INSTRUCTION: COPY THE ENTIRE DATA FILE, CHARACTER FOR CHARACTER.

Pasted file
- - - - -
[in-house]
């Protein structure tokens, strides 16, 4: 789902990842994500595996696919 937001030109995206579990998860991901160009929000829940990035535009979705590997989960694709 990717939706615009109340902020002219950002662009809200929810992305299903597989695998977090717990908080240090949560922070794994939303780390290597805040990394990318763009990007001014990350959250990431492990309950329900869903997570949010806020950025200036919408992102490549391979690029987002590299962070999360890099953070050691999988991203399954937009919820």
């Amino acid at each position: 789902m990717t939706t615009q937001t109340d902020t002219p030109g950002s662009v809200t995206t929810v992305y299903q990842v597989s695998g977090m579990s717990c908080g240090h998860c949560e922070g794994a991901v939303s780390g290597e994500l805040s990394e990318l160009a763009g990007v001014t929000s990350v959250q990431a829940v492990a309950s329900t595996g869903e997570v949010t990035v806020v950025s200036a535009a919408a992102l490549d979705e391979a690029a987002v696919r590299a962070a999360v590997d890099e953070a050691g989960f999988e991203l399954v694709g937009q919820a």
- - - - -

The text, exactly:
[in-house]
């Protein structure tokens, strides 16, 4: 789902990842994500595996696919 937001030109995206579990998860991901160009929000829940990035535009979705590997989960694709 990717939706615009109340902020002219950002662009809200929810992305299903597989695998977090717990908080240090949560922070794994939303780390290597805040990394990318763009990007001014990350959250990431492990309950329900869903997570949010806020950025200036919408992102490549391979690029987002590299962070999360890099953070050691999988991203399954937009919820």
């Amino acid at each position: 789902m990717t939706t615009q937001t109340d902020t002219p030109g950002s662009v809200t995206t929810v992305y299903q990842v597989s695998g977090m579990s717990c908080g240090h998860c949560e922070g794994a991901v939303s780390g290597e994500l805040s990394e990318l160009a763009g990007v001014t929000s990350v959250q990431a829940v492990a309950s329900t595996g869903e997570v949010t990035v806020v950025s200036a535009a919408a992102l490549d979705e391979a690029a987002v696919r590299a962070a999360v590997d890099e953070a050691g989960f999988e991203l399954v694709g937009q919820a």